In just a few days, one of the most highly anticipated biopics of the year will be released nationally. Straight Outta Compton, which documents the rise and ensuing events of the rap group N.W.A, is not only being lauded for the compelling offering that director F. Gary Gray crafts, but also a very clever use of a little thing known as a meme, which is promoting the film like crazy.
Universal Studios, via an app download, has leveraged fan interest by enabling individuals to adapt the last line of Straight Outta to whatever one wants. The options range from various hometowns to clever commentary on some of the latest events in our culture. Even celebrities like Jennifer Lopez and ?uestlove of The Roots are in on the trend.
But when the idea was initially hatched, who would have thought that there would be a social good element to this phenomenon?
Enter Brian Reich. Firmly placed in both the philanthropy and pop-culture worlds, Reich is project director at the Hive, a special project of USA for UNHCR (United Nations High Commissioner for Refugees). He decided to risk a departure from what might be considered standard, approved outreach approaches.
“I make it a point to watch/study what is happening in other sectors—especially sports, media, and entertainment. So I first saw Straight Outta mentioned in multiple places, and I knew it had massive potential for our work,” Reich says.
“The issue of the refugee crisis is ultimately about people being forced to flee from their homes because of violence and persecution, so the idea of identity, of where someone lives—and how that defines their status—is top of mind. The whole idea of Straight Outta Compton is based on the same. Being from Compton is part of N.W.A’s identity. And being able to say you are ‘straight outta ________’ makes that true for anyone. So, I wanted to see how we could mash up those ideas of identity and tap into what I expected would be a heavily discussed, analyzed, and interesting meme.”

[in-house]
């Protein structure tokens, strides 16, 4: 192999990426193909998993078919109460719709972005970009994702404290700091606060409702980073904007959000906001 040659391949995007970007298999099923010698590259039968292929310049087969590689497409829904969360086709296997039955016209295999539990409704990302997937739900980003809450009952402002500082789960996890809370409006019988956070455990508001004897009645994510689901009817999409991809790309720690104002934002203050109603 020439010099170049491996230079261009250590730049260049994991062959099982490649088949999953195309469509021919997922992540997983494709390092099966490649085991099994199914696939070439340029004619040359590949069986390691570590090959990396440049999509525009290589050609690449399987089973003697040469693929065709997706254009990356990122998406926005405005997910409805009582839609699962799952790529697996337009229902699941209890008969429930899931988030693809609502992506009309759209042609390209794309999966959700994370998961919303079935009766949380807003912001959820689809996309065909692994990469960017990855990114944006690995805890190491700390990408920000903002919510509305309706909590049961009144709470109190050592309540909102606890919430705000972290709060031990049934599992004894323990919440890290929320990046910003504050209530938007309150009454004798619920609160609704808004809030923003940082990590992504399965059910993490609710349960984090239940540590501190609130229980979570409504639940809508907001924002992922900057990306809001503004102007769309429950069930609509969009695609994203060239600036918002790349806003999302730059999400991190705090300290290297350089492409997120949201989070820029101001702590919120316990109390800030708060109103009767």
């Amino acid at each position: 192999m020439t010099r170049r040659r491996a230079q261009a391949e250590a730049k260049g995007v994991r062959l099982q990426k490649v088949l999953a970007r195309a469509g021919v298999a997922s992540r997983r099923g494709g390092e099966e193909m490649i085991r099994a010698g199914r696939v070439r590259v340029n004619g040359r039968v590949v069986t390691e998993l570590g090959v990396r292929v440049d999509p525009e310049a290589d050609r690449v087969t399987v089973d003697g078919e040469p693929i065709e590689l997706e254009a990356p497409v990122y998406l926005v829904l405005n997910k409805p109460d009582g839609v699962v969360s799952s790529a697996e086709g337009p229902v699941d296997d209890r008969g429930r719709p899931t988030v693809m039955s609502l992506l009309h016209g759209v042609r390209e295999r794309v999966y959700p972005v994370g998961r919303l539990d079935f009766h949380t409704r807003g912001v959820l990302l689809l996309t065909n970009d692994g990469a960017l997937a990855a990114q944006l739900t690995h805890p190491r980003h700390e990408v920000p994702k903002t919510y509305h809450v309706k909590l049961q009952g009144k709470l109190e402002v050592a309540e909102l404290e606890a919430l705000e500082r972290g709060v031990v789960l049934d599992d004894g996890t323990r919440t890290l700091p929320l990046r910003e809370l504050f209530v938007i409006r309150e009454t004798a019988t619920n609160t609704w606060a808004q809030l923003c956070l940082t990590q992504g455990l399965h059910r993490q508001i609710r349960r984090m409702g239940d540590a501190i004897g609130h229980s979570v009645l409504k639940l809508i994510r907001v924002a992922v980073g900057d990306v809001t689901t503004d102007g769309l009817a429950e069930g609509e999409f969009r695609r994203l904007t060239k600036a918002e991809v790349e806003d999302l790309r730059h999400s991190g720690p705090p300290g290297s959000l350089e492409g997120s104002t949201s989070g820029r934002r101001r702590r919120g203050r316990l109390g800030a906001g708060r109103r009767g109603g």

And it worked. The meme is driving awareness around refugee flight issues—everything from health care to economics. Through a pop culture meme, young people are learning about the refugee crisis and are now curious about the long tail.
Some say that only innovation like this will help nonprofits get onto the millennial radar; this demographic is the main focus of many organizations within the philanthropic arena. Why? According to Accenture’s report on the “Greater Wealth Transfer,” millennials are expected to be the core beneficiaries of a coming $30 trillion transfer between generations (not to mention those who are self-made millionaires), and this will have a profound impact on philanthropy. Financial strength mixed with a new mind-set that demonstrates little trust in authority, great power across technology platforms, and sensitivity to social injustice, makes for a large grouping of individuals who are open to supporting good causes.
Indeed, Bill Strauss, an executive producer of Straight Outta Compton, told The Daily Beast, “The meme is brilliant and a fantastic way to tie old fans and new fans into the film. The ‘Straight Outta’ works for everyone and makes everyone feel included and proud. The fact that it is now moving into a realm to bring greater awareness to social issues just takes it to a completely new level.”
The reverberation is being felt across the public sector. “If 72 percent of giving is done by individuals,” explains Amy DeVita, COO of Third Sector Today, an information aggregator for nonprofits, “why would we insist on keeping the worlds of popular culture and social good separate anyway? It’s a new day! I’ve seen the ‘Straight Outta’ meme all through my newsfeed lately—with everyone changing it to indicate their hometowns. But in the case of them being applied by certain philanthropic organizations, I think the meme serves as a great example of real-time marketing. In other words, spotting something that is blowing up and finding a way to connect with it—and connect with a larger audience because of its mass appeal. Watch for more of this.”
Indeed, the meme approach could be indicative of a larger trend for social issues, health care, and more. In an era where the average individual is bombarded by massive numbers of information and images, and where nearly everything is competing with Kim Kardashian’s butt, forward-thinking nonprofits—particularly those targeting millennials—are departing from stagnant old methods and carving out new ones that are much more in sync with the lifestyle of today’s socially minded American.
According to Reich, “The Hive is designed to crack the code. This is not about promoting just the refugee issue, though that is the focus because it was launched by UNHCR. We are trying to completely re-wire the whole approach to engagement around serious issues.”
Looks like N.W.A is still the impetus behind social change and awareness even after nearly 20 years.